my late night
Joint winner, tinywords challenge, N° 17.1, March 2017
© Lee Nash (France)
This haiku is very pleasing. I wonder why the word “my” is used in line one. The Northern Lights are beautiful to look at. For me, it’s hard to determine the season, because the area where you can see the Northern lights are closer to the North Pole and you can have the pleasure to see them during six months of the year. Line two is strong—it is my favorite line in this haiku. I wonder if this would work better:
my mystery caller—
– Laughing Waters (Italy)
The Northern Lights may indicate the “aurora” that has many patterns and colors. The narrator could be a lonely person who is having a sleepless night or maybe he is an introvert who wants to explore more of her own self.
There could be a spiritual meaning behind this haiku, where the aurora can be related to aura, a sort of feeling that we have during meditation. The colors, sounds, and lights all can be experienced during meditation.
There can be a religious aspect as well, implying that the narrator prayed late at night and asked for forgiveness, peace, and serenity in her life.
– Hifsa Ashraf (Pakistan)
I like the twist. You think the mystery caller is a person, but it turns out to be the Northern Lights. He’s probably up late, unable to sleep, and catches the sight of her caller.
– Marilyn Ward (UK)
I agree with Marilyn—this is a very interesting juxtaposition. The poet has a late night mystery caller (line one and line two) which turns out to be the aurora borealis or Northern Lights. Here the poet might have stumbled upon, late at night, the spectacle that unfolds between April and September in a few selected places on Earth. Here, the poet sees a natural phenomenon that happens rarely—and immediately her attention becomes focused on one of the wonders of nature. Truly, if we just learn to be observant, nature has a lot to offer that would always keep us in awe.
– Willie Bongcaron (Philippines)
When we are in “love” with someone or with life, we see and hear every message in its finest moments on a daily basis. This senryu is quite romantic to me! This evening, “my late night” is very personal. It seems, my “mystery caller” is not one whom I do not know. I know him very well. It is what he will say once I pick up the telephone. That will be the surprise! Everything that occurs in our relationship or those who find love in a person or something is surreal! This is the beauty of finding what is worth living for. Those divine Northern Lights are breathtaking, magical, and it’s a delight to read.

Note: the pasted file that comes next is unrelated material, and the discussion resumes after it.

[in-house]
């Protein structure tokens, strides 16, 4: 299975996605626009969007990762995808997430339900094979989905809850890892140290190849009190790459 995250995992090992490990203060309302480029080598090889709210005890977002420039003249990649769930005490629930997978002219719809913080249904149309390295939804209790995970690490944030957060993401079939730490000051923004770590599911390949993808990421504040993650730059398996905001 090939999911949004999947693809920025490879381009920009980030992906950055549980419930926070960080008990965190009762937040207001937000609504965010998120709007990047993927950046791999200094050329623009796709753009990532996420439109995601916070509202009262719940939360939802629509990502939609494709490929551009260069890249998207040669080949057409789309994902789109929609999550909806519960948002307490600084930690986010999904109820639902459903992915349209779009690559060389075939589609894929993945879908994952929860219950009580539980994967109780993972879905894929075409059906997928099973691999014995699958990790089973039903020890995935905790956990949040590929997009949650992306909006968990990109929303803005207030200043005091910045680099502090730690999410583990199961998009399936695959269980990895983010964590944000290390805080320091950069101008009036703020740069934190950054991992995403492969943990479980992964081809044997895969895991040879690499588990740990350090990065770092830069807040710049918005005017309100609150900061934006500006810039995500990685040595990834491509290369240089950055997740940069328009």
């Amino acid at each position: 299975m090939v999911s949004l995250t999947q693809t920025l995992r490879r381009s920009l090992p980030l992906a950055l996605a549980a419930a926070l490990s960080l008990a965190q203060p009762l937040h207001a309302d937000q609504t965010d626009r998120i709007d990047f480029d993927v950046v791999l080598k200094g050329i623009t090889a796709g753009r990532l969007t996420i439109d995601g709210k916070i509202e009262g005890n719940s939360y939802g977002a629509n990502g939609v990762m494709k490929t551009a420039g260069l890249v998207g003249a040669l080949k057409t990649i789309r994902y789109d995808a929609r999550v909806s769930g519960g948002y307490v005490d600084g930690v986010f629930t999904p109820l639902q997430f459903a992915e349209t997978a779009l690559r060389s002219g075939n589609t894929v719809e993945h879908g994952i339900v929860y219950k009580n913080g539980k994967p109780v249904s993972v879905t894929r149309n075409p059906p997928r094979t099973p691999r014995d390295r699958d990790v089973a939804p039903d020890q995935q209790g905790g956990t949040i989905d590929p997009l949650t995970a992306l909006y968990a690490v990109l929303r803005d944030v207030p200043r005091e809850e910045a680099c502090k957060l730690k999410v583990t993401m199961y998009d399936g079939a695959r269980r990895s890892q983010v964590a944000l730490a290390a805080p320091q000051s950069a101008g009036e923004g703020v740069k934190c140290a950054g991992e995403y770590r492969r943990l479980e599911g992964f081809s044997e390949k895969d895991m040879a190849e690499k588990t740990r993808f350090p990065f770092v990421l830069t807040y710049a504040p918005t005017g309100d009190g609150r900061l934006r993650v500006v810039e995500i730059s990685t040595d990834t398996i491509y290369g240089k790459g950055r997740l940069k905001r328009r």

– Cartier Luvit (traveler)
“Northern Lights ” is a very dramatic phrase. First, I was absorbed by this word. In the first line, the word “my” falls into the reader’s mind.
And this haiku’s structure is divided into three parts. Usually, this structure is avoided, but there are exceptional haiku with this structure in contemporary haiku in Japan. Some of them have no story, as if each line’s juxtaposition is a flash. “Cutting” guides the reader to reading haiku.
There are also some exceptional hokku with this structure from Basho. Here is my translation of one:
bindweeds have bloomed
I’ll peel a melon
This is a typical three-parts separate hokku.
– Norie Umeda (Japan)
I enjoy the ambiguity of this haiku. It seems to be suggesting two interpretations: that the mystery caller is the Northern Lights, and that her mystery caller brought up feelings within her akin to experiencing the Northern Lights.
In the first interpretation, there is a mystical undertone, as if nature is speaking to her directly. This conversation with nature could have been spontaneous, and therefore he calls it a “mystery.”
In the second interpretation, when someone we love or care for calls unexpectedly, a torrent of emotions and memories usually pulse through us. This experience can be said to be like the Northern Lights in their phenomenal display.
If we look at the sound of the haiku, the most prominent letter used is “l.” To me, the “l” sound gives a sense of awe and excitement, which in turn is closely related to the viewing of the Northern Lights.
I also enjoy the lack of punctuation, which adds more readings to it. The pacing of the haiku is unpretentious for such a grand display as the Northern Lights. I think this works well in its favor, as often poems are dampened when poets overstate and over-express.
– Nicholas Klacsanzky (Ukraine)
What do you think or feel about this haiku? Let us know in the comments.